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Sarah Block

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Sarah Block (sblock)

  • Email: sarah@ayuda.com
  • Nice Name: sblock
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  • Registered On :2015-05-22 23:16:31
  • Logged in at: sblock
  • Author ID: 4

Author Posts

Visual Artist, former Ayuda client

Milagros Pongo is a Paraguayan-Peruvian artist, journalist, and décor and advertising specialist. She exhibits her art worldwide. From 1994 to 2004 she exhibited in Paraguay, Argentina, Uruguay, and Brazil. Since 2004, she has exhibited in Italy, Peru, Belgium, Spain, South Africa, France, South Korea, and the United States.

“Painting for me is the best escape without leaving my house, a way to convey my projects and project my hopes on canvas.

Hestia Ma’at is my artistic expression of how grateful I am for my experiences living in Virginia for the past four years. I am a single mother and survivor of domestic violence. By relying on my beliefs in the four systems of heaven, space, motherhood, and love, I have grown stronger and am more sensitive, empathic and charitable to others. I have discovered angels in the family and friends who have helped me along the way. I am able to move forward in my life and my care, planning to begin a new phase, starting over, being better in Sarasota, Florida.”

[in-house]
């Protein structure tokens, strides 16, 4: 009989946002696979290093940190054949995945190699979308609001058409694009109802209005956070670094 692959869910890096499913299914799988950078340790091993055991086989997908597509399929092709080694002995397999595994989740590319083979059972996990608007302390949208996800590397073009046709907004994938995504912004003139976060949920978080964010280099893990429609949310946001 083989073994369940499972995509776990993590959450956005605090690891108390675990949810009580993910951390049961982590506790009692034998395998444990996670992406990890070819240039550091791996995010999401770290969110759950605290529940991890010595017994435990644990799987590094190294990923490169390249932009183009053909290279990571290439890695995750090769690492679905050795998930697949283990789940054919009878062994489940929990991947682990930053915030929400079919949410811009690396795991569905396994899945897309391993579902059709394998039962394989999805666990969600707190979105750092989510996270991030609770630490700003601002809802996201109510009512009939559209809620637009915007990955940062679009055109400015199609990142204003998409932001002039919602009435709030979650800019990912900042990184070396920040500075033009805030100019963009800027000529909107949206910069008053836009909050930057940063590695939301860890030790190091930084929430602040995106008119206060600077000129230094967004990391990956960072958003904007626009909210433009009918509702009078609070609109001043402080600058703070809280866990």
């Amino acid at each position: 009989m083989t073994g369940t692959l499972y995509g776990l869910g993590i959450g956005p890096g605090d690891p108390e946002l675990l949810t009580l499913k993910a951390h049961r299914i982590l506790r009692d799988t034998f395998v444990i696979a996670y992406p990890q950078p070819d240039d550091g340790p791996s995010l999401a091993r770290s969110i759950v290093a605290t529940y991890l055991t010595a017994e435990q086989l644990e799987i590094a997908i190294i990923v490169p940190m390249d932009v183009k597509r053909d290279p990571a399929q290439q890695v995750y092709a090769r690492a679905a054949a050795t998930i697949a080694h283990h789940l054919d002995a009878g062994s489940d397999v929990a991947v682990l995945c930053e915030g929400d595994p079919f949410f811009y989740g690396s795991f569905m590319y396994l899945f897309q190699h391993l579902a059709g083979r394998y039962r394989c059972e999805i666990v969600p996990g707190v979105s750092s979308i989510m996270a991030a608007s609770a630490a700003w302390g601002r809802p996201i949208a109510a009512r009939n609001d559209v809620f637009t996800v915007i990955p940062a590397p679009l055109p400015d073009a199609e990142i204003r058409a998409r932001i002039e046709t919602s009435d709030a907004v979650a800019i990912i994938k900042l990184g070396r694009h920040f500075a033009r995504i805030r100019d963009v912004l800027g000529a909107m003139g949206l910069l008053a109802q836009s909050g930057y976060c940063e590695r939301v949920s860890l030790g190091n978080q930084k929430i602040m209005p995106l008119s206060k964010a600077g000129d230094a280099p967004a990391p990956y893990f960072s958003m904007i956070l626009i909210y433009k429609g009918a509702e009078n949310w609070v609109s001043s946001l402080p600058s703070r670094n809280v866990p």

Executive Vice President, BB&T

Luis Lobo serves as the executive vice president and manager of multicultural banking for BB&T. His 33-year career has involved most facets of commercial, retail, mortgage and international banking in the past 28 years. He has served in 11 distinct markets throughout North Carolina, South Carolina, Virginia, Maryland and D.C., all with BB&T.
Nationally he served as chairman of the Board of Advisors of the American Bankers Association Stonier Graduate School of Banking. He is a member of the ABA Community Engagement Council and Foundation and of the United States Hispanic Chamber of Commerce Senior Corporate Advisory Board. He is a member of the Board of Trustees of Novant Health in North Carolina.

Luis Lobo lectures extensively at colleges, universities and financial industry forums across the U.S. on “Change Management,” “Leadership,” and “Sales Culture.” He has been featured on NPR’s Marketplace and national and regional publications. James and Brookfield of Atlanta published his first book, It IS Your Attitude, in 2004.